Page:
Utah Sen. Orrin Hatch escaped a top-tier intraparty opponent last week, but it’s still highly likely he will be challenged at next year’s state GOP convention.
Rep. Jason Chaffetz’s decision last week not to run against his fellow Republican threw a wrench in the gears of the anti-Hatch factions in Utah and in Washington, D.C. Chaffetz, a second-term Congressman, was viewed as having the best shot to end Hatch’s 35-year run in the Senate. But conservatives and tea party groups are not throwing in the towel.
“I do think Orrin Hatch will face opposition from the far right tea party groups,” GOP consultant LaVarr Webb said. “We don’t know who that will be yet, but there are several people considering running.”
The Club for Growth had been openly recruiting Chaffetz to the race, but the conservative anti-tax group remains committed to ousting Hatch.
“We continue to believe that Utah Republicans can do better than a big government bailout supporter like Sen. Orrin Hatch,” club spokesman Barney Keller said.
Webb’s daily newsletter for political junkies, UtahPolicy.com, quoted Utah tea party organizer David Kirkham in an interview Tuesday saying he is “very seriously” considering challenging Hatch. But the car-restoration business owner is waiting to make any decisions until after his company’s annual event on Sept. 10.
Speaking Tuesday with Roll Call, Kirkham played down his interest in the race but said he’s been urged to run.
“If you were to compare it to sticking your toe in the pool, let’s just say I’m just looking at the pool,” Kirkham said.
Kirkham has worked closely with national tea party groups such as FreedomWorks and is among the best-known tea party organizers in the state. But while considering his own bid, he’s interviewing potential Senate candidates and said there are at least five who are looking at the race, including himself.
Kirkham revealed only one potential candidate, state Sen. Dan Liljenquist, who Kirkham said is probably closer to running than him.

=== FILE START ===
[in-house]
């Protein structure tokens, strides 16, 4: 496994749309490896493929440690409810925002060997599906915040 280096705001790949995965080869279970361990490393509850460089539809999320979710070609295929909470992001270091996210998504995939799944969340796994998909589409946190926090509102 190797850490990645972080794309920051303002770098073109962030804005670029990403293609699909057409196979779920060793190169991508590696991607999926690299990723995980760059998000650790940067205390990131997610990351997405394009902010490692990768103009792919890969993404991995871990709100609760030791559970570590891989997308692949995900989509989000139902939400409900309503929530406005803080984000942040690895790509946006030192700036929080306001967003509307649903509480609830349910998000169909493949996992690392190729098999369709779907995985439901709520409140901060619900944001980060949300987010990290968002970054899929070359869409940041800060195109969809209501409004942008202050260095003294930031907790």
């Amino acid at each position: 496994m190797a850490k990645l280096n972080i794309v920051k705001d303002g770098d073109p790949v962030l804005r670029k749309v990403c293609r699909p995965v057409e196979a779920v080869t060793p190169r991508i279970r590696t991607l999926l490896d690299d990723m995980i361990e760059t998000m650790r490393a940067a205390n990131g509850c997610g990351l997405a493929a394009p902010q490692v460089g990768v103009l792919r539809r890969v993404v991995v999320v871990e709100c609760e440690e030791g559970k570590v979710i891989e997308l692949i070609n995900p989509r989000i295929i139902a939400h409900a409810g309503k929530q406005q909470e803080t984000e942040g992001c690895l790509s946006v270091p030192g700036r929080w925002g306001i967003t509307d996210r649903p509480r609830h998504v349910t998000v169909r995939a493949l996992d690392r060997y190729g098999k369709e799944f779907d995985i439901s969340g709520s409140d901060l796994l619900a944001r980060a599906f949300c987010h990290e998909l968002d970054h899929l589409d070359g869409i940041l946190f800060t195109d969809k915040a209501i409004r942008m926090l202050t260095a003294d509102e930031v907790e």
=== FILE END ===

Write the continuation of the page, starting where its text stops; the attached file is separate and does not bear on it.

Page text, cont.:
Other potential challengers whose names are floating in the state include Morgan Philpot, who challenged Rep. Jim Matheson (D) last year, and Saratoga Springs Mayor Mia Love, who is the daughter of Haitian immigrants and the first black woman mayor in Utah. Both are also considering House bids, insiders said.
State Rep. Stephen Sandstrom and former state Rep. Craig Frank are also said to be looking at the race.
Some 3,500 locally elected delegates will gather at the April 21 state GOP convention to select the Senate nominee. If a candidate receives 60 percent of the vote, they are automatically nominated. But if no candidate gets 60 percent, the top two finishers advance to the primary, where Hatch’s financial advantage gives him the edge.
“Chaffetz was the toughest competition for Hatch, but with him out, I think Hatch still needs to be concerned about the convention,” Webb said. “And I think there’s still a possibility someone could force Hatch into the primary. But I think Hatch is now the favorite.”
In 2010, then-Sen. Bob Bennett was targeted by the Club for Growth and other outside groups and finished in third place at the GOP nominating convention. Now-Sen. Mike Lee (R-Utah) won the primary and then was elected to the Senate last November.
If Hatch is able to make it past the convention and primary he could still face a November contest worth watching. Matheson is considering running for statewide office depending on what happens to his district in redistricting. National Democrats are high on their prospects in the state, even though Utah hasn’t elected a Democratic Senator since 1970.
Vice President Joe Biden waits to conduct a mock swearing-in ceremony with Sen. Brian Schatz, D-Hawaii, in the Capitol's Old Senate Chamber, December 2, 2014. Schatz was sworn in to serve the remainder of his term since he was appointed to the seat after Sen. Daniel Inouye, D-Hawaii, passed away.